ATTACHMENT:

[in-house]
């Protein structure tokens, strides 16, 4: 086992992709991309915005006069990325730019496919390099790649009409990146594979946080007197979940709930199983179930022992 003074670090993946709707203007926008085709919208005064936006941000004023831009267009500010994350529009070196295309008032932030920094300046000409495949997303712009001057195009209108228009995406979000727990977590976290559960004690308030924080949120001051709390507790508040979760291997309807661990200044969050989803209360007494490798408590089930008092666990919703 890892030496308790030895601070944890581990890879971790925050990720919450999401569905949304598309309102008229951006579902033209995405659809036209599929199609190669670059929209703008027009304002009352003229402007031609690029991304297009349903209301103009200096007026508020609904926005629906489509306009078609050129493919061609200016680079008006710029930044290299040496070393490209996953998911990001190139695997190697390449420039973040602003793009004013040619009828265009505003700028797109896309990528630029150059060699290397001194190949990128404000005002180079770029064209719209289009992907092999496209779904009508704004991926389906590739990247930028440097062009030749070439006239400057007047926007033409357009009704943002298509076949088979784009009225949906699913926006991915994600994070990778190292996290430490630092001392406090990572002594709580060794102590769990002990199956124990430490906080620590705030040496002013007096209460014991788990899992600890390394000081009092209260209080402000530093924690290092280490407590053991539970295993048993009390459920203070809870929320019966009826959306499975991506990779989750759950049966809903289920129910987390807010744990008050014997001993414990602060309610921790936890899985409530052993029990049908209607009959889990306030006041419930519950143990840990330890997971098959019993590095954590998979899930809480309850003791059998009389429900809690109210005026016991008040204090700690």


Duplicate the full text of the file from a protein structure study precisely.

[in-house]
């Protein structure tokens, strides 16, 4: 086992992709991309915005006069990325730019496919390099790649009409990146594979946080007197979940709930199983179930022992 003074670090993946709707203007926008085709919208005064936006941000004023831009267009500010994350529009070196295309008032932030920094300046000409495949997303712009001057195009209108228009995406979000727990977590976290559960004690308030924080949120001051709390507790508040979760291997309807661990200044969050989803209360007494490798408590089930008092666990919703 890892030496308790030895601070944890581990890879971790925050990720919450999401569905949304598309309102008229951006579902033209995405659809036209599929199609190669670059929209703008027009304002009352003229402007031609690029991304297009349903209301103009200096007026508020609904926005629906489509306009078609050129493919061609200016680079008006710029930044290299040496070393490209996953998911990001190139695997190697390449420039973040602003793009004013040619009828265009505003700028797109896309990528630029150059060699290397001194190949990128404000005002180079770029064209719209289009992907092999496209779904009508704004991926389906590739990247930028440097062009030749070439006239400057007047926007033409357009009704943002298509076949088979784009009225949906699913926006991915994600994070990778190292996290430490630092001392406090990572002594709580060794102590769990002990199956124990430490906080620590705030040496002013007096209460014991788990899992600890390394000081009092209260209080402000530093924690290092280490407590053991539970295993048993009390459920203070809870929320019966009826959306499975991506990779989750759950049966809903289920129910987390807010744990008050014997001993414990602060309610921790936890899985409530052993029990049908209607009959889990306030006041419930519950143990840990330890997971098959019993590095954590998979899930809480309850003791059998009389429900809690109210005026016991008040204090700690």